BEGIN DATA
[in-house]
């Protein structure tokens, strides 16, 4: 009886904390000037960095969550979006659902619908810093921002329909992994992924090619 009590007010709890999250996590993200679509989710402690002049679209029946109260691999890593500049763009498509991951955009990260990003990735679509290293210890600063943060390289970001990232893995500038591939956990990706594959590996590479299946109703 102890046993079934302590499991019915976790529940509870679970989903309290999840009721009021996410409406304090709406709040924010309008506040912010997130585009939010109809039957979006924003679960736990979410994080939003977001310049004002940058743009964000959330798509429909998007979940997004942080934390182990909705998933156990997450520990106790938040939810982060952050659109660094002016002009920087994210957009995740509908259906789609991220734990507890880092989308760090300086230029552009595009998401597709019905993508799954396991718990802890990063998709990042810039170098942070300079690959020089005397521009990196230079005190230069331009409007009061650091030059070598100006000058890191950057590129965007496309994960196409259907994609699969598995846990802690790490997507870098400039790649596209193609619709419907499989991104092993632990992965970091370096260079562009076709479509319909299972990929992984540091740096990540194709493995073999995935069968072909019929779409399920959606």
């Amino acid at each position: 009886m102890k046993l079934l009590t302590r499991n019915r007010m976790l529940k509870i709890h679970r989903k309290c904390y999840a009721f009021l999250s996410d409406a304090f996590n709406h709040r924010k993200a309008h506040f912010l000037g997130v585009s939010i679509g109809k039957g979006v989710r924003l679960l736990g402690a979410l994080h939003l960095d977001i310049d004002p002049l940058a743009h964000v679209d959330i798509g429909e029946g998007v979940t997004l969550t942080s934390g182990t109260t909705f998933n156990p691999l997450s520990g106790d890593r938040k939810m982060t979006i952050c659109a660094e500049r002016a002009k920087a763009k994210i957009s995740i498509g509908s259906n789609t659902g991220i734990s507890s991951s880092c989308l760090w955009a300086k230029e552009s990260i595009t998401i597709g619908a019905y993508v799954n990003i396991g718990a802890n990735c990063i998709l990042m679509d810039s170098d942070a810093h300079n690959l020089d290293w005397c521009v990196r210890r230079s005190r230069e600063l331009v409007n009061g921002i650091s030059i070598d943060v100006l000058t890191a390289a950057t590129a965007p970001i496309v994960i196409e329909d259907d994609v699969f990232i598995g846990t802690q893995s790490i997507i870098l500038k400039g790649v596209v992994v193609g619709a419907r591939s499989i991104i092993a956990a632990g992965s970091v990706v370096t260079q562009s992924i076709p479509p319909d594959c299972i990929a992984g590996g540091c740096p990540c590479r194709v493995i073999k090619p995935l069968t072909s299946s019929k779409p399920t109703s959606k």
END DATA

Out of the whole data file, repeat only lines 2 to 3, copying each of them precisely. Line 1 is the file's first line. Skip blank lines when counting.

């Protein structure tokens, strides 16, 4: 009886904390000037960095969550979006659902619908810093921002329909992994992924090619 009590007010709890999250996590993200679509989710402690002049679209029946109260691999890593500049763009498509991951955009990260990003990735679509290293210890600063943060390289970001990232893995500038591939956990990706594959590996590479299946109703 102890046993079934302590499991019915976790529940509870679970989903309290999840009721009021996410409406304090709406709040924010309008506040912010997130585009939010109809039957979006924003679960736990979410994080939003977001310049004002940058743009964000959330798509429909998007979940997004942080934390182990909705998933156990997450520990106790938040939810982060952050659109660094002016002009920087994210957009995740509908259906789609991220734990507890880092989308760090300086230029552009595009998401597709019905993508799954396991718990802890990063998709990042810039170098942070300079690959020089005397521009990196230079005190230069331009409007009061650091030059070598100006000058890191950057590129965007496309994960196409259907994609699969598995846990802690790490997507870098400039790649596209193609619709419907499989991104092993632990992965970091370096260079562009076709479509319909299972990929992984540091740096990540194709493995073999995935069968072909019929779409399920959606």
């Amino acid at each position: 009886m102890k046993l079934l009590t302590r499991n019915r007010m976790l529940k509870i709890h679970r989903k309290c904390y999840a009721f009021l999250s996410d409406a304090f996590n709406h709040r924010k993200a309008h506040f912010l000037g997130v585009s939010i679509g109809k039957g979006v989710r924003l679960l736990g402690a979410l994080h939003l960095d977001i310049d004002p002049l940058a743009h964000v679209d959330i798509g429909e029946g998007v979940t997004l969550t942080s934390g182990t109260t909705f998933n156990p691999l997450s520990g106790d890593r938040k939810m982060t979006i952050c659109a660094e500049r002016a002009k920087a763009k994210i957009s995740i498509g509908s259906n789609t659902g991220i734990s507890s991951s880092c989308l760090w955009a300086k230029e552009s990260i595009t998401i597709g619908a019905y993508v799954n990003i396991g718990a802890n990735c990063i998709l990042m679509d810039s170098d942070a810093h300079n690959l020089d290293w005397c521009v990196r210890r230079s005190r230069e600063l331009v409007n009061g921002i650091s030059i070598d943060v100006l000058t890191a390289a950057t590129a965007p970001i496309v994960i196409e329909d259907d994609v699969f990232i598995g846990t802690q893995s790490i997507i870098l500038k400039g790649v596209v992994v193609g619709a419907r591939s499989i991104i092993a956990a632990g992965s970091v990706v370096t260079q562009s992924i076709p479509p319909d594959c299972i990929a992984g590996g540091c740096p990540c590479r194709v493995i073999k090619p995935l069968t072909s299946s019929k779409p399920t109703s959606k």